Rescue groups, law enforcement work to save animals displaced by Harvey

Animal rescue groups and public officials throughout the U.S. are working to save pets and other animals as they continue to be displaced in the wake of Harvey.

Homeless animals living in Texas shelters are being transported to rescue groups throughout the country as Harvey’s floodwaters continue to rise in affected areas of the state.

The Texas Department of Transportation tweeted a video of a group of cattle being herded through floodwaters and pouring rain on State Highway 124 in Beaumont to higher ground.

New Jersey’s St. Hubert’s Animal Welfare Center — just one of many groups looking to help displaced animals — flew in at least 100 dogs from Texas, and coordinated their placement through a network of other shelters, reported.

Dogs being evacuated during Hurricane Harvey.

Dogs being evacuated during Hurricane Harvey. (Marie D. De Jesus/Houston Chronicle via AP)

Relocating those homeless dogs from Texas gives them the opportunity to be adopted in other states — and allows non-homeless pets from flooded areas room to stay in the shelters, so they can stay close to home.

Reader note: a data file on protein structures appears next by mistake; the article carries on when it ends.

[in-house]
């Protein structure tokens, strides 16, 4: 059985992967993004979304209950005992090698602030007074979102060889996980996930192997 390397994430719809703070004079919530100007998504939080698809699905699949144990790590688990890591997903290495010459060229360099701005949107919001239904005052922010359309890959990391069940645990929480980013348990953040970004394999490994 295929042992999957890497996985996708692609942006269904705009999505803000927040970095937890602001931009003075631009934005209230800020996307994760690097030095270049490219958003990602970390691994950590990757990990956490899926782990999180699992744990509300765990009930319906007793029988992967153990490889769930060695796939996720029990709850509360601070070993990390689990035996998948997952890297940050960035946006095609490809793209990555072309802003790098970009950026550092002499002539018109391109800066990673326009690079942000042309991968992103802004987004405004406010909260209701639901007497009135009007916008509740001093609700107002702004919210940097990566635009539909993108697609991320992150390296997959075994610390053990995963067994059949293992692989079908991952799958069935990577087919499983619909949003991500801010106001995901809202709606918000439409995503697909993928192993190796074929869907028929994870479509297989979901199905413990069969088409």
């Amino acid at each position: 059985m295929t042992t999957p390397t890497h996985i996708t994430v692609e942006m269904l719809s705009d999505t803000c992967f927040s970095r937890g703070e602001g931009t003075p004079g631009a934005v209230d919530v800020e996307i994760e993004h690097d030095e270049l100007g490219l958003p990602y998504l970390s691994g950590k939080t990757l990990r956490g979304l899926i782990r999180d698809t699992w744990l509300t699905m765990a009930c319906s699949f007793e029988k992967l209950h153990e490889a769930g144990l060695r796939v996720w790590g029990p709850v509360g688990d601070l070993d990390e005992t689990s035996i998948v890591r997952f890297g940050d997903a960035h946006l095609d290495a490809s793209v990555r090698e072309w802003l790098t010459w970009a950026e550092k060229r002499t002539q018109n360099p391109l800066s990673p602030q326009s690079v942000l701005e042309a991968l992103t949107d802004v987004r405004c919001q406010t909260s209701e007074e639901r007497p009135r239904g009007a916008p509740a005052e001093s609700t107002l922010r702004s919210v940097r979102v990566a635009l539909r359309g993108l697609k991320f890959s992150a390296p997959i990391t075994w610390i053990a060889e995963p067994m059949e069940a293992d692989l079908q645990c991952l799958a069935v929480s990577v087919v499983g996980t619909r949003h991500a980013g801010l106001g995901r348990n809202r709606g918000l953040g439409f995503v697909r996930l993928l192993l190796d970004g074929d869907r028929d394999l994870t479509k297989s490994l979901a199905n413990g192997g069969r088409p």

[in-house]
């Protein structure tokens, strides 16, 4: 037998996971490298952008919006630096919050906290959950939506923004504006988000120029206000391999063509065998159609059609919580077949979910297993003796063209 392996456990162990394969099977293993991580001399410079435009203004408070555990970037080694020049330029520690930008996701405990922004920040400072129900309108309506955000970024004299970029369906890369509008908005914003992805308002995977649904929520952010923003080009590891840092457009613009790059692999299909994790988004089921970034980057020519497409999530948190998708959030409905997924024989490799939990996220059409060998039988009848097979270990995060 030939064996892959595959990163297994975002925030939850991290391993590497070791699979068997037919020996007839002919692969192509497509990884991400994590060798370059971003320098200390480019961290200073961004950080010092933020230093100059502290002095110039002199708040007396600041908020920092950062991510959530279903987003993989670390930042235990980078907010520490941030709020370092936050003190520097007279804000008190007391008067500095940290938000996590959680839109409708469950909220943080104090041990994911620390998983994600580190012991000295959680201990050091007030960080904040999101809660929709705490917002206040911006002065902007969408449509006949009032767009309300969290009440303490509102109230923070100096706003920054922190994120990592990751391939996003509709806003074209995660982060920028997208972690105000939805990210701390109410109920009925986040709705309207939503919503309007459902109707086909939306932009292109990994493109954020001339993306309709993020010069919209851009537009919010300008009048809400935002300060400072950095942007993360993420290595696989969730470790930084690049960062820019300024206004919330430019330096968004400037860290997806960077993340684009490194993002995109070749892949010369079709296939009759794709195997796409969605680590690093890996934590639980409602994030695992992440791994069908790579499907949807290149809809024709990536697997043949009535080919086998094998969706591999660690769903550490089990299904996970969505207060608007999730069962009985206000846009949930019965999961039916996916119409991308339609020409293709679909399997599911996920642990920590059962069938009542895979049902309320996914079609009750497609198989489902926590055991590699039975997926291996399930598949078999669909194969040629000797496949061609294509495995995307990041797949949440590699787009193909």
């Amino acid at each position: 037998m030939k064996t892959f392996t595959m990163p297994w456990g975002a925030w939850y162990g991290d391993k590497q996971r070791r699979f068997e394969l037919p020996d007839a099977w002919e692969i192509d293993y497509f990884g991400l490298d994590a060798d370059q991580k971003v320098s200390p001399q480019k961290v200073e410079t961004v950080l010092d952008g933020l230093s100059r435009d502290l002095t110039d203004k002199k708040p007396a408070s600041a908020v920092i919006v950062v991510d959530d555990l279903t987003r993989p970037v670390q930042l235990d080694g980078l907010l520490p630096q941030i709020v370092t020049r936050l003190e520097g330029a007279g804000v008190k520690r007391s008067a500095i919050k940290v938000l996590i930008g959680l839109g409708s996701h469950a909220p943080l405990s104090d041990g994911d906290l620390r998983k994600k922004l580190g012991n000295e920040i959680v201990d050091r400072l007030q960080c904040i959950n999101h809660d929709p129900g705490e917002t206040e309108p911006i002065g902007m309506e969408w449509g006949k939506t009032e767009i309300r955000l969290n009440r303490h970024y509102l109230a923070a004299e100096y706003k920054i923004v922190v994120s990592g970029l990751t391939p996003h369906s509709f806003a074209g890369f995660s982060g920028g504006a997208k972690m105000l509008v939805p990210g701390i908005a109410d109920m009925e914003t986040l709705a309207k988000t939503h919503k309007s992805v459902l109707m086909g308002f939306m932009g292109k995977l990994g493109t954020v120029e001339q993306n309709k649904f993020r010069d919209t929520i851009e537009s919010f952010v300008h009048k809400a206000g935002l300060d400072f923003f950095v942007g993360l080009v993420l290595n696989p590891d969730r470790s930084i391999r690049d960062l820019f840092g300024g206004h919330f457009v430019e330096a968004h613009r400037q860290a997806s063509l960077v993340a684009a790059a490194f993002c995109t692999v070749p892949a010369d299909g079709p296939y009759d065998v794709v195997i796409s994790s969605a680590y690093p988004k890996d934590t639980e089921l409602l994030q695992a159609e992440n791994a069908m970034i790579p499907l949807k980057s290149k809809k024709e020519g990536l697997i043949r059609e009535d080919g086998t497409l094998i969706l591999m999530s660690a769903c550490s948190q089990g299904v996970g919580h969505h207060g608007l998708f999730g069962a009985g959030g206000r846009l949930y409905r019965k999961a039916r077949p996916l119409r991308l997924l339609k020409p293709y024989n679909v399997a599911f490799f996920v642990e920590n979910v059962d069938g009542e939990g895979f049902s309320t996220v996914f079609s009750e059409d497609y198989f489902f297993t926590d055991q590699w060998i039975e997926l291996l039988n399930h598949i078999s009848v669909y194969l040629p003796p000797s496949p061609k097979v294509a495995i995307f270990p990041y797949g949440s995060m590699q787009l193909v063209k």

Residents and pets evacuate Houston during Harvey.

Residents and pets evacuate Houston during Harvey. (Godofredo A. Vasquez/Houston Chronicle via AP)

"We want to be able to connect them back to their families after the hurricane," Debra Miller, of St. Hubert’s, said. "We want to empty the shelters to make space for those pets."

A number of animals at the Tall Tails Kennel in Hankamer, Texas were rescued by Chambers County law enforcement, according to a Facebook post by the Sheriff’s Office. Video shows the animals being evacuated in cages via boat.

In addition to animals being rescued, fire ants are adapting to the floodwaters by forming into “clumps." The species join together — in groups ranging from thousands to millions of the insects — by using their jaws and legs to grab hold of each other, according to Popular Science.

Some 250,000 animals of all kinds were displaced or died in 2005 during Hurricane Katrina.

"Unlike during Katrina, first responders understand the power of the human-animal bond, and know that saving the animals is part of their responsibility now, too," wrote Wayne Pacelle, the CEO of the Humane Society of the United States, in a blog post.

Those who want to help animals displaced by Hurricane Harvey can do so by donating to The Humane Society.